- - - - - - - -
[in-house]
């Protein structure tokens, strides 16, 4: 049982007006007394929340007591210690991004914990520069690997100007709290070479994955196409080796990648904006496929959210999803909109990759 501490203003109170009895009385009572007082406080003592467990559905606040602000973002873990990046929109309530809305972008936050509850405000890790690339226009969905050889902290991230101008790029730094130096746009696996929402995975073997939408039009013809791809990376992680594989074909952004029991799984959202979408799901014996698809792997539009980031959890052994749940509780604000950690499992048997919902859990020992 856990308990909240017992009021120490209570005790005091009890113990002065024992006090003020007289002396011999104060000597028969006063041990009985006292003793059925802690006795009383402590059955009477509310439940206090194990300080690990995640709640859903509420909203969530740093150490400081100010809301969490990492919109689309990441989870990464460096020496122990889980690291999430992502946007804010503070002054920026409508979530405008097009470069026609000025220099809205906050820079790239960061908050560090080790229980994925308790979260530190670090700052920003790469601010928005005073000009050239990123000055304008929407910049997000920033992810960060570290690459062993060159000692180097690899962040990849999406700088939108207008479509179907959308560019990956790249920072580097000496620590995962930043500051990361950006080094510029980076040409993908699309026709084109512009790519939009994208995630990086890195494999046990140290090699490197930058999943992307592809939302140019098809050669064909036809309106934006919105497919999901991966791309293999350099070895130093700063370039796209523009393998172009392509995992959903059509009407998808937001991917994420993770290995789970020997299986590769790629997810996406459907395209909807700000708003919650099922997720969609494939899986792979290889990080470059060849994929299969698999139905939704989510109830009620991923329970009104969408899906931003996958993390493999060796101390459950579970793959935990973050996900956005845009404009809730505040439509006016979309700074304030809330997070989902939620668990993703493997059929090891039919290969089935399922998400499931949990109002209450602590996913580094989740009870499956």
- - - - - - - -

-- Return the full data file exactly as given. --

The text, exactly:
[in-house]
């Protein structure tokens, strides 16, 4: 049982007006007394929340007591210690991004914990520069690997100007709290070479994955196409080796990648904006496929959210999803909109990759 501490203003109170009895009385009572007082406080003592467990559905606040602000973002873990990046929109309530809305972008936050509850405000890790690339226009969905050889902290991230101008790029730094130096746009696996929402995975073997939408039009013809791809990376992680594989074909952004029991799984959202979408799901014996698809792997539009980031959890052994749940509780604000950690499992048997919902859990020992 856990308990909240017992009021120490209570005790005091009890113990002065024992006090003020007289002396011999104060000597028969006063041990009985006292003793059925802690006795009383402590059955009477509310439940206090194990300080690990995640709640859903509420909203969530740093150490400081100010809301969490990492919109689309990441989870990464460096020496122990889980690291999430992502946007804010503070002054920026409508979530405008097009470069026609000025220099809205906050820079790239960061908050560090080790229980994925308790979260530190670090700052920003790469601010928005005073000009050239990123000055304008929407910049997000920033992810960060570290690459062993060159000692180097690899962040990849999406700088939108207008479509179907959308560019990956790249920072580097000496620590995962930043500051990361950006080094510029980076040409993908699309026709084109512009790519939009994208995630990086890195494999046990140290090699490197930058999943992307592809939302140019098809050669064909036809309106934006919105497919999901991966791309293999350099070895130093700063370039796209523009393998172009392509995992959903059509009407998808937001991917994420993770290995789970020997299986590769790629997810996406459907395209909807700000708003919650099922997720969609494939899986792979290889990080470059060849994929299969698999139905939704989510109830009620991923329970009104969408899906931003996958993390493999060796101390459950579970793959935990973050996900956005845009404009809730505040439509006016979309700074304030809330997070989902939620668990993703493997059929090891039919290969089935399922998400499931949990109002209450602590996913580094989740009870499956």